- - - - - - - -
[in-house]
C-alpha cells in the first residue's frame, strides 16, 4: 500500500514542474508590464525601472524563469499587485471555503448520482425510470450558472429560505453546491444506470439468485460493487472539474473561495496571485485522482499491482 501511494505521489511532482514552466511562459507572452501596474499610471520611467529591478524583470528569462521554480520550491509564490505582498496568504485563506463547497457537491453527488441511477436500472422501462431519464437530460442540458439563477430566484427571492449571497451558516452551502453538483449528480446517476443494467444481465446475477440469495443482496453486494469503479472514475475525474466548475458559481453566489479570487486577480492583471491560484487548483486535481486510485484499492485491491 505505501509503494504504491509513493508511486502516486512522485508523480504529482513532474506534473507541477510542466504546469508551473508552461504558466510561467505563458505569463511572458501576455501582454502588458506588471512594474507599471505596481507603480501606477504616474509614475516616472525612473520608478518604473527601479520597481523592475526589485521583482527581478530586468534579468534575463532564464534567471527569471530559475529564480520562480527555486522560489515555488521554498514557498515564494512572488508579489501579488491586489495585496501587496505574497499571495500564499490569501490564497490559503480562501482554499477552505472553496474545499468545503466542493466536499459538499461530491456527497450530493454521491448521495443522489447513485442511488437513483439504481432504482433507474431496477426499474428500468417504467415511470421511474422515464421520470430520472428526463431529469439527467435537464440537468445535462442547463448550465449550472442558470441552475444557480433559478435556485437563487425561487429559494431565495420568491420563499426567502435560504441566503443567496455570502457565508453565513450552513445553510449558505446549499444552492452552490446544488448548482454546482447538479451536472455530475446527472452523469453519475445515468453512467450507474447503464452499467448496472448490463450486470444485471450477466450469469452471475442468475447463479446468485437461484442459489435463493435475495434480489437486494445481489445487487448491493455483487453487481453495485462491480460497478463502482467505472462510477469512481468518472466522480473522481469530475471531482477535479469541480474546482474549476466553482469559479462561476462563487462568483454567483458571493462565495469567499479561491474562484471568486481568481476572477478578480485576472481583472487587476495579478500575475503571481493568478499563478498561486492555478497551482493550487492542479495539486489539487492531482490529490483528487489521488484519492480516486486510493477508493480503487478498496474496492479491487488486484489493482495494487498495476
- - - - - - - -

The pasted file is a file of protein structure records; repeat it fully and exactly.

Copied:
[in-house]
C-alpha cells in the first residue's frame, strides 16, 4: 500500500514542474508590464525601472524563469499587485471555503448520482425510470450558472429560505453546491444506470439468485460493487472539474473561495496571485485522482499491482 501511494505521489511532482514552466511562459507572452501596474499610471520611467529591478524583470528569462521554480520550491509564490505582498496568504485563506463547497457537491453527488441511477436500472422501462431519464437530460442540458439563477430566484427571492449571497451558516452551502453538483449528480446517476443494467444481465446475477440469495443482496453486494469503479472514475475525474466548475458559481453566489479570487486577480492583471491560484487548483486535481486510485484499492485491491 505505501509503494504504491509513493508511486502516486512522485508523480504529482513532474506534473507541477510542466504546469508551473508552461504558466510561467505563458505569463511572458501576455501582454502588458506588471512594474507599471505596481507603480501606477504616474509614475516616472525612473520608478518604473527601479520597481523592475526589485521583482527581478530586468534579468534575463532564464534567471527569471530559475529564480520562480527555486522560489515555488521554498514557498515564494512572488508579489501579488491586489495585496501587496505574497499571495500564499490569501490564497490559503480562501482554499477552505472553496474545499468545503466542493466536499459538499461530491456527497450530493454521491448521495443522489447513485442511488437513483439504481432504482433507474431496477426499474428500468417504467415511470421511474422515464421520470430520472428526463431529469439527467435537464440537468445535462442547463448550465449550472442558470441552475444557480433559478435556485437563487425561487429559494431565495420568491420563499426567502435560504441566503443567496455570502457565508453565513450552513445553510449558505446549499444552492452552490446544488448548482454546482447538479451536472455530475446527472452523469453519475445515468453512467450507474447503464452499467448496472448490463450486470444485471450477466450469469452471475442468475447463479446468485437461484442459489435463493435475495434480489437486494445481489445487487448491493455483487453487481453495485462491480460497478463502482467505472462510477469512481468518472466522480473522481469530475471531482477535479469541480474546482474549476466553482469559479462561476462563487462568483454567483458571493462565495469567499479561491474562484471568486481568481476572477478578480485576472481583472487587476495579478500575475503571481493568478499563478498561486492555478497551482493550487492542479495539486489539487492531482490529490483528487489521488484519492480516486486510493477508493480503487478498496474496492479491487488486484489493482495494487498495476